Alexandra Kellner-Galili (Xela) is an Austrian-born artist residing in Amsterdam. Fine Art Shippers spoke with her about her spiritual journey, which encompasses practices like kundalini yoga and shamanism, as well as her love for oil painting.
Artist Talk: Xela on the Spiritual in Art
Can you tell us a little about your artist journey? What motivated you to become an artist?
Xela: I was born in Salzburg, Austria. As a kid, I loved crafting and soon got into oil painting. I never attended art school, and pride myself on being an autodidact. By 20, I had my first art show in Salzburg. Yet, coming from a family with a rather pragmatic view of life, I didn’t have the courage to fully commit myself to art until I began traveling in my early twenties. In my early twenties, I went to Australia, which struck me with its colors, nature, and wildlife. My next trip was to South Africa, where I spent six months and had a chance to display my art. At the age of 28, I decided to spend six months in Amsterdam, attracted by its dynamic art scene. But life had other plans, and I ended up staying for two decades, where both my daughters were born and raised. During this time, I connected with international artists. I also got into Kundalini yoga, a spiritual form of yoga, which significantly changed my art. Now, I mix all these influences—African art and Kundalini yoga—into my artwork, and I love it.
How would you describe your artwork?
I would say it’s surrealistic. My preferred medium is oil, but I sometimes use acrylic as well. I prefer oils because they allow for experimentation and layering. The effect you can achieve with it is much more pronounced than with acrylic. Whatever I create, it’s always 100% me, the reflection of my thoughts and perceptions. I create both abstractions and figurative works, and usually, it’s hard to explain why I choose this or that form—I simply go with the flow. While I’m not religious, I’m deeply spiritual. I’m also very sensitive to the world around me; I love to experience it through my senses.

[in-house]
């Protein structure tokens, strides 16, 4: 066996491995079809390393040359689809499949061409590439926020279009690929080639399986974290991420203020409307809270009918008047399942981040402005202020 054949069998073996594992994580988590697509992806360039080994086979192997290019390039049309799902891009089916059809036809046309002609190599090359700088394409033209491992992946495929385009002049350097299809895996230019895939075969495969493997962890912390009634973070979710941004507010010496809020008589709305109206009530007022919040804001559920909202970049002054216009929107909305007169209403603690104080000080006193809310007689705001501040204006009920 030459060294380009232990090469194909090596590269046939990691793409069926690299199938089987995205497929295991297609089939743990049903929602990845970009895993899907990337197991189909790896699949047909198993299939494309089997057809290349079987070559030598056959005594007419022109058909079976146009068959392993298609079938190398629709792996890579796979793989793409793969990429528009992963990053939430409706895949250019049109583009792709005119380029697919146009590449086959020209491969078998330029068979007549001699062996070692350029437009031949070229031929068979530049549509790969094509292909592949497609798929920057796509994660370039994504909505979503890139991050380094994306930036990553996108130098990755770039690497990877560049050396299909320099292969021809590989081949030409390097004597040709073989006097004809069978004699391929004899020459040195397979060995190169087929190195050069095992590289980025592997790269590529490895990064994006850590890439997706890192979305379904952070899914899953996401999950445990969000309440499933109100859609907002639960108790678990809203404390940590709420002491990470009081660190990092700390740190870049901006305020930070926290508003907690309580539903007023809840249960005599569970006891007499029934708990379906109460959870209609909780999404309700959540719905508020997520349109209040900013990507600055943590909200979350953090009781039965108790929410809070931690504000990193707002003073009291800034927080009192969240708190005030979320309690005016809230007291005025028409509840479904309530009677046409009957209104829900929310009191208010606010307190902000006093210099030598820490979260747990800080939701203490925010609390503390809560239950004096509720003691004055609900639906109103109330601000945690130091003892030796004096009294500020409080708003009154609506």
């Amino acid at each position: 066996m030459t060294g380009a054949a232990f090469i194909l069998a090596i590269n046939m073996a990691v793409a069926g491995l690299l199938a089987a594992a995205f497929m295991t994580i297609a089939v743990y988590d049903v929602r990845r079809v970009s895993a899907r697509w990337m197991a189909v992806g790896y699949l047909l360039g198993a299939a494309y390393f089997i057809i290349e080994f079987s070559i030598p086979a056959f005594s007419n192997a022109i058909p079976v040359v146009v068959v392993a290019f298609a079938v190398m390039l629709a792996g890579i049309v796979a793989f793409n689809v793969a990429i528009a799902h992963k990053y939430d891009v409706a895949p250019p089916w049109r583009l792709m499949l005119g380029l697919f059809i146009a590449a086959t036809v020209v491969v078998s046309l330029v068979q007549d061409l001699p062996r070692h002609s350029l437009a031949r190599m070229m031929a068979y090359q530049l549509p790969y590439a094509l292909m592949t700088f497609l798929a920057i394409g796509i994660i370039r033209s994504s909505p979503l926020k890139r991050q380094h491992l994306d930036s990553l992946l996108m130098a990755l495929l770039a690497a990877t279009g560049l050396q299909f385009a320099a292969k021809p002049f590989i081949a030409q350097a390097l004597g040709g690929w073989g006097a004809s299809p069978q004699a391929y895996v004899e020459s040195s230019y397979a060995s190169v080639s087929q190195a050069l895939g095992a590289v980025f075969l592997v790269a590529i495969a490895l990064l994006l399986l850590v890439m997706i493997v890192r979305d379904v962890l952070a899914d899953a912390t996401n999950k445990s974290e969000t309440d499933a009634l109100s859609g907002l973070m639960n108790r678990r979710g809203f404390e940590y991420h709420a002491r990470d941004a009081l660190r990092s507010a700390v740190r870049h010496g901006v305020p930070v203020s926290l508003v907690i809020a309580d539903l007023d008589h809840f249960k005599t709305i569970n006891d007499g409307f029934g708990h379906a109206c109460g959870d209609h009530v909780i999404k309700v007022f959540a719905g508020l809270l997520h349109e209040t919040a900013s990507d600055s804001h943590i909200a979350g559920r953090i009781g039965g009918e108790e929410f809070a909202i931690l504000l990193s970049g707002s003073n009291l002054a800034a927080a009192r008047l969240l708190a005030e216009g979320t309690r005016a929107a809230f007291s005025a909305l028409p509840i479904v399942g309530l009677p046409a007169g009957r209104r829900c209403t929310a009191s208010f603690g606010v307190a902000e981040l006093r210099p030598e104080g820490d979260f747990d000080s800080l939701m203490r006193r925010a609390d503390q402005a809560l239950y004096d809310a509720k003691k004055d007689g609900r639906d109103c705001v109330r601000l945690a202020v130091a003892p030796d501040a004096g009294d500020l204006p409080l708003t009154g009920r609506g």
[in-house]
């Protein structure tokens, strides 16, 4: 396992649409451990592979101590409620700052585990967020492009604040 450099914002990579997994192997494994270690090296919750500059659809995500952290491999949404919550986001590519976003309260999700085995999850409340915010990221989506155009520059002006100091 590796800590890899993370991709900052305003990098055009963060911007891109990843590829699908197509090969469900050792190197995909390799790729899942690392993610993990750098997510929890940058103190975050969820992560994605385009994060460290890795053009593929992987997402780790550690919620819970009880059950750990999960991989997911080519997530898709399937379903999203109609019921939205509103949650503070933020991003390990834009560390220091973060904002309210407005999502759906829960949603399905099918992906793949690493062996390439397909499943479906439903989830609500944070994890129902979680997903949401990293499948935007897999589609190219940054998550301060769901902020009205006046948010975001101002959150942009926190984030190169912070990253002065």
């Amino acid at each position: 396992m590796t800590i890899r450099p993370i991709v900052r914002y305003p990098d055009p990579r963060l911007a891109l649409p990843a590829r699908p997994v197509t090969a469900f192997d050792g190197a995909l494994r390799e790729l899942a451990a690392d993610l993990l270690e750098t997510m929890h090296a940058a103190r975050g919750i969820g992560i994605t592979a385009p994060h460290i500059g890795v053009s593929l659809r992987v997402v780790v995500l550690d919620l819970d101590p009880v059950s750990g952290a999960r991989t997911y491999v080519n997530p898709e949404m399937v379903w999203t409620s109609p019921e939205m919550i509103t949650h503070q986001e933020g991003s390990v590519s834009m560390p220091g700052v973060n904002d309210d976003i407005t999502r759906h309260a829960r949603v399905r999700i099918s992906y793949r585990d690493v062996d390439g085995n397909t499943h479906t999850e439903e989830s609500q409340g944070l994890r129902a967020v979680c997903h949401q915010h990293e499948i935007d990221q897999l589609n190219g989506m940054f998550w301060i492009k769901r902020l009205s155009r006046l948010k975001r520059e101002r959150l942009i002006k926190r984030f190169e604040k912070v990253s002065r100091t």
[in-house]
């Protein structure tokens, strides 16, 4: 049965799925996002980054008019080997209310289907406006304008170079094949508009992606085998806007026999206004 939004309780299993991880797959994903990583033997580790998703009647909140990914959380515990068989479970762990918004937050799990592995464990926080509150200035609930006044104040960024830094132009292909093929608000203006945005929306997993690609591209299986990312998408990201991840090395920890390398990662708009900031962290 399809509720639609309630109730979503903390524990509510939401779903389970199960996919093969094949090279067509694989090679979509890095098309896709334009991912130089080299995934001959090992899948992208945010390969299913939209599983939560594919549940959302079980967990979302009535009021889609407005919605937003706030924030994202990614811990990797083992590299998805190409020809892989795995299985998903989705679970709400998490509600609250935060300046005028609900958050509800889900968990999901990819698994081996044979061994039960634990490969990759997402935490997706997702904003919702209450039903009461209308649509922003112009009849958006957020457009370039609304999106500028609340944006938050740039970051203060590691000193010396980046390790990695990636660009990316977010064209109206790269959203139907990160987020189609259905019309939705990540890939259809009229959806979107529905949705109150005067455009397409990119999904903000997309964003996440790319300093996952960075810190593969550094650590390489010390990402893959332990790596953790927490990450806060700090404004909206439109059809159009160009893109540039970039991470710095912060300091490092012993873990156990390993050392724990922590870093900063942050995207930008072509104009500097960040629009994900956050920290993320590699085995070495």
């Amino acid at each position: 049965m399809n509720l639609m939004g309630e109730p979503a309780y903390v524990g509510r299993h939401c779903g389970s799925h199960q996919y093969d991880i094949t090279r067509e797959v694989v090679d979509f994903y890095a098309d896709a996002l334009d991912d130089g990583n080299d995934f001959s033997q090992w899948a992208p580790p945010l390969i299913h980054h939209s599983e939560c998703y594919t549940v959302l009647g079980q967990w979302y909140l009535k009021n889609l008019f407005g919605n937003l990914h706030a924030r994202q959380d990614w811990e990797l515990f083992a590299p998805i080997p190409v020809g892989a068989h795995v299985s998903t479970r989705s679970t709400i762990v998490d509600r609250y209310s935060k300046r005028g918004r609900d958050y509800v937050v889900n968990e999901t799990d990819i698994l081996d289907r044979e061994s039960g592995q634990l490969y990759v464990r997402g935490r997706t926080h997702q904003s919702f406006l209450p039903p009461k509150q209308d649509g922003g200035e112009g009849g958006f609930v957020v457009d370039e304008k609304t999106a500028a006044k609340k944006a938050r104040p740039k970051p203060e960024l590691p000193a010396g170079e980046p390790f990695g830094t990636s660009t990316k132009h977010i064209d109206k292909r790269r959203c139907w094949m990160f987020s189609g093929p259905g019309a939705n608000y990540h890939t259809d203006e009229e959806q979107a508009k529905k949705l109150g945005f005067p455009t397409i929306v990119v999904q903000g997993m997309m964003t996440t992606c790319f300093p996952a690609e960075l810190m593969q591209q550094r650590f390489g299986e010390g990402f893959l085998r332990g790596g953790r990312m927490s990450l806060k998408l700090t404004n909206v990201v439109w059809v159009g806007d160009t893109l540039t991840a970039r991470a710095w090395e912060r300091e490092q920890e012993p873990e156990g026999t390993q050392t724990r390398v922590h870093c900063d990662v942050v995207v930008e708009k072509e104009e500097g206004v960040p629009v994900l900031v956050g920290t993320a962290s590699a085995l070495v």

What does the spiritual side of life mean to you?
To me, it’s about feeling the non-material part of the world, something that you can’t intellectualize and explain. For example, I recently took a shamanistic course, and through it, I discovered my totem animal, the panther. This revelation made sense as I’ve always felt a connection to this animal, and panthers feature prominently in my artwork.
How has kundalini yoga complemented your art?
I’ve been practicing Kundalini yoga for almost twenty years and have been teaching it for the past fourteen years. I also completed a course that is recognized in the Netherlands as a therapeutic practice. Kundalini yoga is powerful and intense. Often referred to as “complete yoga,” it encompasses meditation, breathing, and physical exercises. Its impact can be felt almost immediately, restoring your balance within minutes. In my life, the practices of kundalini yoga and painting intersect. Painting serves as a form of meditation to me. It allows me to process thoughts and often sparks new ideas as I work – it’s a truly wonderful experience.
Can you tell us about your creative process? Do you have any type of routine?
Every time it’s different. Sometimes I begin with a clear idea, but often the final result differs from my initial vision. Sometimes, I sketch first and then develop the piece. Each creation is a new adventure for me.
I’m particularly fond of a special red color, which is my absolute favorite. I’ve stocked up on many tubes of it because it can be hard to find in Amsterdam. While I love experimenting with various shades, there are several colors that hold a special place in my palette: vibrant green, yellow, black, and blue. You can immediately notice that in my paintings.
Photo courtesy of Xela